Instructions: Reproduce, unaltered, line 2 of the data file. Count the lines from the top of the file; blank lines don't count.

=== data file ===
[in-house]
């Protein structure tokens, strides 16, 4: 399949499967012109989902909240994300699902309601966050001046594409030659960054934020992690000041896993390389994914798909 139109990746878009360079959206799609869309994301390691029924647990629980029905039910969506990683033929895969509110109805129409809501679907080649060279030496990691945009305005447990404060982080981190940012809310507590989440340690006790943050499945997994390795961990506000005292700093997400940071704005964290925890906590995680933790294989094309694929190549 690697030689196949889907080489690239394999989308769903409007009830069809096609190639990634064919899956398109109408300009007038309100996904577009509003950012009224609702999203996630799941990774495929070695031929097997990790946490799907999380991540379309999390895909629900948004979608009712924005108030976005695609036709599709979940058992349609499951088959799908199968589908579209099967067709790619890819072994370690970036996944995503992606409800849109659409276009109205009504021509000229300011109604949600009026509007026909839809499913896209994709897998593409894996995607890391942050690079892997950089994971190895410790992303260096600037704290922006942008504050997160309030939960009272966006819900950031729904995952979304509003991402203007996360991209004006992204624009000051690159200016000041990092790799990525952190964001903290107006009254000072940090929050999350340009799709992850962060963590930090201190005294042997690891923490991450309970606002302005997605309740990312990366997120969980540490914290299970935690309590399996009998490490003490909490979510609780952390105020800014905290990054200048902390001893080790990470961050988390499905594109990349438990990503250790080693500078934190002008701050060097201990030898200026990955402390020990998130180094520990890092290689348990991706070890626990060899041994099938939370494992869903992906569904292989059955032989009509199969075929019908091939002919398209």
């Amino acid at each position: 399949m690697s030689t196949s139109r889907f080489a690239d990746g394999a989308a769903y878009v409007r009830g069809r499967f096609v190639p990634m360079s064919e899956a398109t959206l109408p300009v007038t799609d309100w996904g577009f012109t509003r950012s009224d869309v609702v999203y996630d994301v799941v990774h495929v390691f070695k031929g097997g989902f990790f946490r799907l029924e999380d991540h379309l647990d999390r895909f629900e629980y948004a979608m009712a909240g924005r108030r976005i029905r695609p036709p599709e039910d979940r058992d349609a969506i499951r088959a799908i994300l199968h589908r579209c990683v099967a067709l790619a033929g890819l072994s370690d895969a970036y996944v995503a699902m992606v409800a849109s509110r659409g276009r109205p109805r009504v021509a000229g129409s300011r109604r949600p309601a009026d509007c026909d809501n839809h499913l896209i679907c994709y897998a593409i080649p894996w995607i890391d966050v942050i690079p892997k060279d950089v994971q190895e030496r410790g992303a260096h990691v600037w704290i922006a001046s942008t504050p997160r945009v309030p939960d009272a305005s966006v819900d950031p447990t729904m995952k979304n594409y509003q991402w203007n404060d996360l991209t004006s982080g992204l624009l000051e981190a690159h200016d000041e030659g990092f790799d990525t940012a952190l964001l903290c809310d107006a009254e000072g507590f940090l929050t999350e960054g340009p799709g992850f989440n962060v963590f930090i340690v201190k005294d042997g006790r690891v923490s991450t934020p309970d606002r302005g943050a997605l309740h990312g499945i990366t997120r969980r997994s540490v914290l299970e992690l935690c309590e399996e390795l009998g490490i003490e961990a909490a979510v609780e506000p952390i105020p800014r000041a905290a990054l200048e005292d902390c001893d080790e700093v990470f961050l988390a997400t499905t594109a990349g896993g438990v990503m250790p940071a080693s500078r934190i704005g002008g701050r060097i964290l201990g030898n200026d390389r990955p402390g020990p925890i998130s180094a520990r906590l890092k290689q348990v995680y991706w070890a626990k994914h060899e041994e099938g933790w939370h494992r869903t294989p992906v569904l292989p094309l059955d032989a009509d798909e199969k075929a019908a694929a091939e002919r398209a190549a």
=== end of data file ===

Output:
């Protein structure tokens, strides 16, 4: 399949499967012109989902909240994300699902309601966050001046594409030659960054934020992690000041896993390389994914798909 139109990746878009360079959206799609869309994301390691029924647990629980029905039910969506990683033929895969509110109805129409809501679907080649060279030496990691945009305005447990404060982080981190940012809310507590989440340690006790943050499945997994390795961990506000005292700093997400940071704005964290925890906590995680933790294989094309694929190549 690697030689196949889907080489690239394999989308769903409007009830069809096609190639990634064919899956398109109408300009007038309100996904577009509003950012009224609702999203996630799941990774495929070695031929097997990790946490799907999380991540379309999390895909629900948004979608009712924005108030976005695609036709599709979940058992349609499951088959799908199968589908579209099967067709790619890819072994370690970036996944995503992606409800849109659409276009109205009504021509000229300011109604949600009026509007026909839809499913896209994709897998593409894996995607890391942050690079892997950089994971190895410790992303260096600037704290922006942008504050997160309030939960009272966006819900950031729904995952979304509003991402203007996360991209004006992204624009000051690159200016000041990092790799990525952190964001903290107006009254000072940090929050999350340009799709992850962060963590930090201190005294042997690891923490991450309970606002302005997605309740990312990366997120969980540490914290299970935690309590399996009998490490003490909490979510609780952390105020800014905290990054200048902390001893080790990470961050988390499905594109990349438990990503250790080693500078934190002008701050060097201990030898200026990955402390020990998130180094520990890092290689348990991706070890626990060899041994099938939370494992869903992906569904292989059955032989009509199969075929019908091939002919398209």